Volunteer Fire Departments Lack Money and Volunteers

By: Meredith Stancik
By: Meredith Stancik

Will Maddux drives a truck for Brazos Valley Welding, but during his spare time you can find him at Brazos County's Precinct Four Fire Department.

"I've always wanted to be a volunteer fireman," Maddux said.

As a volunteer fireman, Will answers calls whenever he's in town, but he must clock out at work. That means no pay from his job and only four dollars per call from the fire department. However, Will says he's one of the lucky ones; his employer appreciates what he does.

"I can see what he does, it’s a good thing," Brazos Valley Welding's Lance Anderson said.

However, other employers are not as fortunate and it’s affected local volunteer fire departments. With the number of grass fires spreading quickly the number of firemen dropped at one precinct four station from 25 to 20, and as staffing suffers, funding does too.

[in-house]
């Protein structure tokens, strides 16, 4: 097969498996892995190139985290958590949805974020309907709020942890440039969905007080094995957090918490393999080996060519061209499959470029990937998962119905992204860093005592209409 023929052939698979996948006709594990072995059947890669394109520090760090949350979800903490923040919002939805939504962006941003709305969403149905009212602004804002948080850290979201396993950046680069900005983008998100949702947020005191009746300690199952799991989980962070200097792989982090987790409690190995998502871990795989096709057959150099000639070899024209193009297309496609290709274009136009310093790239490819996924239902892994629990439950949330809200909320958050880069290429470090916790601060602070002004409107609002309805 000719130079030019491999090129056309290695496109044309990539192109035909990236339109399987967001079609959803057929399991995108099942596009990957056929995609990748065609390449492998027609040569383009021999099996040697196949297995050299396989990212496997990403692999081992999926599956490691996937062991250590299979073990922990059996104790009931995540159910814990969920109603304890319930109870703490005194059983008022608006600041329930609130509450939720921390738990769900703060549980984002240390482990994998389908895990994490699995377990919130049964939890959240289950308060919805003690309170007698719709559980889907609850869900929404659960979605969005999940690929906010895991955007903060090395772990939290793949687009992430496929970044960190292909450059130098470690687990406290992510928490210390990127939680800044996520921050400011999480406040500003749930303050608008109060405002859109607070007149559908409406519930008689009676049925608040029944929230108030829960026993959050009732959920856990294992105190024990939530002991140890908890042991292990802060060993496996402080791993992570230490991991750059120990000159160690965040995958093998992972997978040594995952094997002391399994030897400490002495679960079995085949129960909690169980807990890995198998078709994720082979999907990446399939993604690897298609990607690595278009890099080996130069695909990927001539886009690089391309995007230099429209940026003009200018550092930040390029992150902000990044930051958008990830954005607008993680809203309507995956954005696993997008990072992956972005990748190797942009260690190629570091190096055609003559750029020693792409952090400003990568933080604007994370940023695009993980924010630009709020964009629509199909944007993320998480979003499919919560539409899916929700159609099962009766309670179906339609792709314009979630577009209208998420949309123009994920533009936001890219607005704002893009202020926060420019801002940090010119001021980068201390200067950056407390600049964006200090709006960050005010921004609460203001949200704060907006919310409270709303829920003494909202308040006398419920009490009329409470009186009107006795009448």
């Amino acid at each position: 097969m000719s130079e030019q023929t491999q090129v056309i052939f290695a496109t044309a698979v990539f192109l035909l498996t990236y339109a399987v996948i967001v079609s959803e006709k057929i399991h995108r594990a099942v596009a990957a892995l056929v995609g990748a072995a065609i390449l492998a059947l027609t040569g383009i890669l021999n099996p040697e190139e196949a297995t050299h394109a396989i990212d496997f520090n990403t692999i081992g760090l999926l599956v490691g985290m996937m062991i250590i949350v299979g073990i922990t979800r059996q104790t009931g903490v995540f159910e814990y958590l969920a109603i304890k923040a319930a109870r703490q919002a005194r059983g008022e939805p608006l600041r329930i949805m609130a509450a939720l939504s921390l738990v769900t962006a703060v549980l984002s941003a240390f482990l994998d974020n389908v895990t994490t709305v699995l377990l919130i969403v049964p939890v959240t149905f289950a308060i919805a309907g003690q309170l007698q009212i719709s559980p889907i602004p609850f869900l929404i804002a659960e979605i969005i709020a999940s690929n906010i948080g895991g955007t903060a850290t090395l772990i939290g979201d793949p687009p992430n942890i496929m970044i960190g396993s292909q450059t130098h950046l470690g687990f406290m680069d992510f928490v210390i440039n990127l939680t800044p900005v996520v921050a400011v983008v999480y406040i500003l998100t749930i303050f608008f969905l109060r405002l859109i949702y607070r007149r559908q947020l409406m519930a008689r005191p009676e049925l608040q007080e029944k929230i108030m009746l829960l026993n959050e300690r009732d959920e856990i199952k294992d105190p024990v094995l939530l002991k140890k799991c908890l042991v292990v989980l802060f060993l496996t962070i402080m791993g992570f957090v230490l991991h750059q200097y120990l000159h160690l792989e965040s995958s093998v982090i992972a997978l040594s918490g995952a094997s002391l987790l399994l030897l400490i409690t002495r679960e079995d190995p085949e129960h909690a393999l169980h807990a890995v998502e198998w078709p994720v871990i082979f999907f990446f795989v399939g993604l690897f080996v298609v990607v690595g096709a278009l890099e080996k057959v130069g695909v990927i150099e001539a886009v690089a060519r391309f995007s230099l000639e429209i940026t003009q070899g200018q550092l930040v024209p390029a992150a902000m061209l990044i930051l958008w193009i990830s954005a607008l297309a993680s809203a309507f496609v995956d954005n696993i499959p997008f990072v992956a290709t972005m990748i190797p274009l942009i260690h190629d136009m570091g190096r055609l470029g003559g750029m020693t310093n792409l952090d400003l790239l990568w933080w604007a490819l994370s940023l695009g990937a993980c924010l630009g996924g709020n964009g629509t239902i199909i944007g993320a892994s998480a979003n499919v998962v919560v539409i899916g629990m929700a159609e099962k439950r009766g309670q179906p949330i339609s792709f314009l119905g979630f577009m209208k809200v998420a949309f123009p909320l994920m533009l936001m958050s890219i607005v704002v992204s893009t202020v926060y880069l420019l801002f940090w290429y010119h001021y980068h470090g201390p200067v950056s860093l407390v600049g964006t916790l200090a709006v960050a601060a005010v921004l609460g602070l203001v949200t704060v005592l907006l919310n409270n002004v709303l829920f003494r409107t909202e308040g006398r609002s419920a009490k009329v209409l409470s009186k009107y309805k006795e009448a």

"When we have a high call volume like we're having this year. obviously the money just runs out a little bit quicker," Precinct Four's Joe Ondrasek said.

In 1978 all volunteer fire departments were established in Brazos County surviving then only on donations like bake sales. Now departments receive donations, but they also started receiving tax money when tax districts were established here in 1980, as well as partial grants, but with 470 calls in 2005, 50 to 60 of them grass fires, money goes faster.

"Over the past five or 10 years that money has stayed the same, so we have not really seen a dramatic increase in our funding versus our calls, " Ondrasek said. "There has been a ten to twenty percent increase per year in our calls and there is no funding increase."

But folks like Will stick with it even though it gets frustrating as local volunteers continue to fight a problem with no end in sight.

Tuesday, FEMA authorized millions of dollars to help Texas, Oklahoma and New Mexico fight fires. This money comes after the three states' requests for federal fire management assistance as firefighters worked tirelessly to contain wind-driven wildfires.

The authorization makes FEMA funding available to pay 75 percent of the state's eligible firefighting costs under an approved grant specifically designed for managing, mitigating and controlling any fire that threatens to become a major disaster.


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